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I am writing a VMM for intel x86 architecture. Most of the code contains x86 platform specific assembly and c code. Can some one help me how to debug the assembly code please including hardware data structures.

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Is there any specific problem you're encountering? – Nathan Fellman Sep 27 '10 at 7:29
@Nathan Fellman Also my VMM runs on bare hardware and on top runs linux operating system. – brett Sep 27 '10 at 18:38

2 Answers 2

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If this VMM is supposed to run on a Windows host, you should be able to debug the assembly using Visual Studio.

If your problem is that you're unfamiliar with the necessary hardware structures, such as the VMCS, GDT, LDT, IDT, TSS and such, then I suggest you take the time to familiarize yourself with IA32, especially the Software Developer's Guide. It's a long read with many details, but I don't see how you can write a VMM without it.

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Actually the problem is debugging x86 instructions. currently what I am doing is checking eax, ebx, ecx etc instructions and printing them. Is there a better way of debugging this ? – brett Sep 27 '10 at 16:41
Better in what respect? You don't have a debugger that can debug your code or what? – Alexey Frunze Mar 20 '12 at 19:14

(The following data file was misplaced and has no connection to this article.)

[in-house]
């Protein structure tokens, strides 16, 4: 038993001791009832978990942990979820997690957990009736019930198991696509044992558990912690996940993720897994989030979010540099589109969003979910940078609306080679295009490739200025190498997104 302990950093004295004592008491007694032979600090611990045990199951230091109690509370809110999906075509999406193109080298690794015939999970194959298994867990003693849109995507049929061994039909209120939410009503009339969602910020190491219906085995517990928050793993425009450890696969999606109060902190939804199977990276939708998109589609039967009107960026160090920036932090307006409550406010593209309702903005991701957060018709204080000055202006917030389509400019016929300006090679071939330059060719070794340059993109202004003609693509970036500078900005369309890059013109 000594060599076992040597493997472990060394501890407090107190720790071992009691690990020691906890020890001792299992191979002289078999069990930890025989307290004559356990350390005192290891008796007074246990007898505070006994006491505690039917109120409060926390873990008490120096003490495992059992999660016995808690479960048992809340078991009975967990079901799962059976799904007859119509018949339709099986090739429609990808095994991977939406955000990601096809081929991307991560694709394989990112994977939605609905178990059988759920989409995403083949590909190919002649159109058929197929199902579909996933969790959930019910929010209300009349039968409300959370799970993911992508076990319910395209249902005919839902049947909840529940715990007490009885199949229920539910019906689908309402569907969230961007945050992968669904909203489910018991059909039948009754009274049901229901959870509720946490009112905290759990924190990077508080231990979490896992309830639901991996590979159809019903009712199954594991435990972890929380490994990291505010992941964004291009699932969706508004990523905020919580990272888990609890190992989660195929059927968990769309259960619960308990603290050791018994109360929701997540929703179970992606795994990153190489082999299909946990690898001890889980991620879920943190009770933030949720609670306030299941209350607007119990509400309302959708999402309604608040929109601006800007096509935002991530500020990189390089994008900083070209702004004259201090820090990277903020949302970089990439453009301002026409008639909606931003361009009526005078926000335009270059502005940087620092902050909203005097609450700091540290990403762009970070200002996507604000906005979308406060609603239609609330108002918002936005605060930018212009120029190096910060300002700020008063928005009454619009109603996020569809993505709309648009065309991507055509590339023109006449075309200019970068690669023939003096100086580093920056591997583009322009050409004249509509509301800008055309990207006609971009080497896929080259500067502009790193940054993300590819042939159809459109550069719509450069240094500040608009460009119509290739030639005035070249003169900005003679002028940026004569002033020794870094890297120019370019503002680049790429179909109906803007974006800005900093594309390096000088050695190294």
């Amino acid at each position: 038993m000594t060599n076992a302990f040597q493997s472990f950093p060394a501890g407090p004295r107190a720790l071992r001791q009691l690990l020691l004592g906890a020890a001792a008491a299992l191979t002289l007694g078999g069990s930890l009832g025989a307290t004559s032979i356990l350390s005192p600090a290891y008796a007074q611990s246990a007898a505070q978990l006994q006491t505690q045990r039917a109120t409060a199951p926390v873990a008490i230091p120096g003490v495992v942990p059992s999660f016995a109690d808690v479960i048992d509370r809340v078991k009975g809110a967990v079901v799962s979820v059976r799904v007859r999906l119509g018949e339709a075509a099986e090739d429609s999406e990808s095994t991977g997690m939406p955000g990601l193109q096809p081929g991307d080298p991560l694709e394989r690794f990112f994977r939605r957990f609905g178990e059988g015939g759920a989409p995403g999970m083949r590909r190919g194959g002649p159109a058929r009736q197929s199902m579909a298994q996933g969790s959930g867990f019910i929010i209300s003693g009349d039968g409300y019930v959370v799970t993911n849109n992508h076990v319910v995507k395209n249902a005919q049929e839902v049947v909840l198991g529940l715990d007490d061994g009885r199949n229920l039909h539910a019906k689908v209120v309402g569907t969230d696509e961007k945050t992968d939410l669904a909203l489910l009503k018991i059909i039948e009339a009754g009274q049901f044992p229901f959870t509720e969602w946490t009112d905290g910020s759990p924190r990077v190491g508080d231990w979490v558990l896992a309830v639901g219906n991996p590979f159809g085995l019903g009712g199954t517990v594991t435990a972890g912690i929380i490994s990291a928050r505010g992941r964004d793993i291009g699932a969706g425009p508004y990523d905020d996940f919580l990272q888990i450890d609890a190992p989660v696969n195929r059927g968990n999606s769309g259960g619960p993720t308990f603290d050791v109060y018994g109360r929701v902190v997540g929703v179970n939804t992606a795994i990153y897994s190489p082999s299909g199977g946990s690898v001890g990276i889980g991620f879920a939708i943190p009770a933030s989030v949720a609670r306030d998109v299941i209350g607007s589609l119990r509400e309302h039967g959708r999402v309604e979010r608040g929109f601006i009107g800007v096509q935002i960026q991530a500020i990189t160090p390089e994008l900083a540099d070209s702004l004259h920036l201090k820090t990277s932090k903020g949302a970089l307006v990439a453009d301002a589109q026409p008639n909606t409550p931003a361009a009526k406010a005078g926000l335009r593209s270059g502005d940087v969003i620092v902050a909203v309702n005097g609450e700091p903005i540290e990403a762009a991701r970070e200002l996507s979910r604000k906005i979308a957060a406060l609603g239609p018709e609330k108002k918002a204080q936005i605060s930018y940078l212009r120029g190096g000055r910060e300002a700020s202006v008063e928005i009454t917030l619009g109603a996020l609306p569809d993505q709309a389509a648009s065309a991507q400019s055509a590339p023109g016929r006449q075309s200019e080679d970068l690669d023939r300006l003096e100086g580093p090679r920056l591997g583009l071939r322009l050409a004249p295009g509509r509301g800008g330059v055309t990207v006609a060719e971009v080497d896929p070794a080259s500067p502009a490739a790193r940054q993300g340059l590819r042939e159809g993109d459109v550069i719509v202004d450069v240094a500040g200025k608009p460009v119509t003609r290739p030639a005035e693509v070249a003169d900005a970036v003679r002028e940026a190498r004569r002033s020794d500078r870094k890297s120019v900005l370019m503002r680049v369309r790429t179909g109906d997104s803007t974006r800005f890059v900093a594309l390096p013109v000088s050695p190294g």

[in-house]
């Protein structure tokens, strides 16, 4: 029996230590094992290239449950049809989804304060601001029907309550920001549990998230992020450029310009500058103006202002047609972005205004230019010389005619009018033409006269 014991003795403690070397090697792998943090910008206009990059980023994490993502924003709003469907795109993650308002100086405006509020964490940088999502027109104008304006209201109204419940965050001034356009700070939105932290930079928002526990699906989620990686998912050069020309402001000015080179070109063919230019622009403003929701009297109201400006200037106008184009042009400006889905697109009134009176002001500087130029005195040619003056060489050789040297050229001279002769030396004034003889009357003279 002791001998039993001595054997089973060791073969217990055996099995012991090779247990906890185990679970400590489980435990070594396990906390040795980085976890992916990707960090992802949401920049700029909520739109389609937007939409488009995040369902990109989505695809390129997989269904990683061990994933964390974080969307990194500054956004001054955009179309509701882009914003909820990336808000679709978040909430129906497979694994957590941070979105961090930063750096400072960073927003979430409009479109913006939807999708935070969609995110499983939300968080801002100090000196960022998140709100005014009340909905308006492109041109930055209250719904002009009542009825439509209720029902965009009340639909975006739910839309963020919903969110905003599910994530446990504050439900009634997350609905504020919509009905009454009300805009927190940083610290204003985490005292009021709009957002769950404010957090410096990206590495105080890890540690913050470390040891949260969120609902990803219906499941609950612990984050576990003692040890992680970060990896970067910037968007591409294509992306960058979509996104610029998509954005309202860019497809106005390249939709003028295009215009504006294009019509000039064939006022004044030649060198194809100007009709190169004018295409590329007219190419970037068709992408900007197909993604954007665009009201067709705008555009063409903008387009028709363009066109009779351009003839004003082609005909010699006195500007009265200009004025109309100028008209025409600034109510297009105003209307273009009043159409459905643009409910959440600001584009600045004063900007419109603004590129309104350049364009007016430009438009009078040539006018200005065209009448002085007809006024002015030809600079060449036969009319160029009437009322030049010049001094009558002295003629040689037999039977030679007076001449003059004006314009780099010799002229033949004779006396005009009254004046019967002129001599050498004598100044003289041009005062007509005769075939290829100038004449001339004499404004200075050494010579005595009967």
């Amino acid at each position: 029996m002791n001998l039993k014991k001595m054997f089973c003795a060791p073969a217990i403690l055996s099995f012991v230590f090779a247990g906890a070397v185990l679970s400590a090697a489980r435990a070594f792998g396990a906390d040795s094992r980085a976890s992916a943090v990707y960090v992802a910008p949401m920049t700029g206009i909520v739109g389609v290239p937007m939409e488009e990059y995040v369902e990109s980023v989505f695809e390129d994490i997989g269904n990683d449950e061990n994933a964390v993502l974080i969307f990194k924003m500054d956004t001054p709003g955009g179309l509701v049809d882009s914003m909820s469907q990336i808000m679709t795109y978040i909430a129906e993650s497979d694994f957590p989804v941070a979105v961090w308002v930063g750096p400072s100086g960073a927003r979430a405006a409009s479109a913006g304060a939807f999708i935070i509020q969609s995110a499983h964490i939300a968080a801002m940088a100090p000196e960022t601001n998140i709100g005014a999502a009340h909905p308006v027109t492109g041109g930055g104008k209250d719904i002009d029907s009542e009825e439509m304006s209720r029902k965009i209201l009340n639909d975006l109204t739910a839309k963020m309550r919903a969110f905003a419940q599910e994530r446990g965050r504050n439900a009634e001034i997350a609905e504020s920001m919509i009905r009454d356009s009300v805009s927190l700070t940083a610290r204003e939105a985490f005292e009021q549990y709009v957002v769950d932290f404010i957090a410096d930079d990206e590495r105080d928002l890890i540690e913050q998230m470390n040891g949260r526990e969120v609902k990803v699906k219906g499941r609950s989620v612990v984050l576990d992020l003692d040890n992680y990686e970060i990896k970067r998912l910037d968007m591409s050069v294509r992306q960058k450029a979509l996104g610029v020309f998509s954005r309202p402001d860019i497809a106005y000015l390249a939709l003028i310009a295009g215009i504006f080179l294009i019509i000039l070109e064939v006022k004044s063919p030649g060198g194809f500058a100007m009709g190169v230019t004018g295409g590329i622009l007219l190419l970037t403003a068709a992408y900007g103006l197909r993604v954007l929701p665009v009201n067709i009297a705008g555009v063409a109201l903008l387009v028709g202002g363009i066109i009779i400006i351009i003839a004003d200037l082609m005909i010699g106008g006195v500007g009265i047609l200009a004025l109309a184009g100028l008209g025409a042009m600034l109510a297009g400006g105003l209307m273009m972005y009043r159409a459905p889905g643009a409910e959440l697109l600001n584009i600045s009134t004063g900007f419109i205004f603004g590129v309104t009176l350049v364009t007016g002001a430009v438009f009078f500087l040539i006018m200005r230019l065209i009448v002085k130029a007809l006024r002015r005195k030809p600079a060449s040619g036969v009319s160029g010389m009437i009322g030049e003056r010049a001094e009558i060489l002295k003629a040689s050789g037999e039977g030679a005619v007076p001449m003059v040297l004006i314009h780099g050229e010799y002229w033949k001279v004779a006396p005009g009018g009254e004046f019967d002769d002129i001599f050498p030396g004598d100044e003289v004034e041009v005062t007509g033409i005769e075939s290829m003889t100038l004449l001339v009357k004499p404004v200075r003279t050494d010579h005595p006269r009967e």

Using GDB for debugging works well for x86, and if you want, you can turn on the TUI by using the -tui switch if it makes things easier.

I find the documentation on this topic to be fairly tedious to search through, so here is the quick and dirty to get you started:

    run                                start program execution
    break function-name                set breakpoint at function-name
    clear function-name                clear breakpoint at function-name
    continue                           continue execution after breakpoint
    si                                 next instruction, enter functions
    ni                                 next instruction, doesn’t enter functions
    disassemble                        function-name display function’s code
    info registers                     display values in registers
    display variable-name              show value of variable-name on breakpoint
    print variable-name                show value of variable-name
       p $register                     or the value of register
       p/x, p/d, p/c, p/f              … as hex, signed int, char, float
    x address                          examine memory at address
    x &variable-name                   examine value of variable-name
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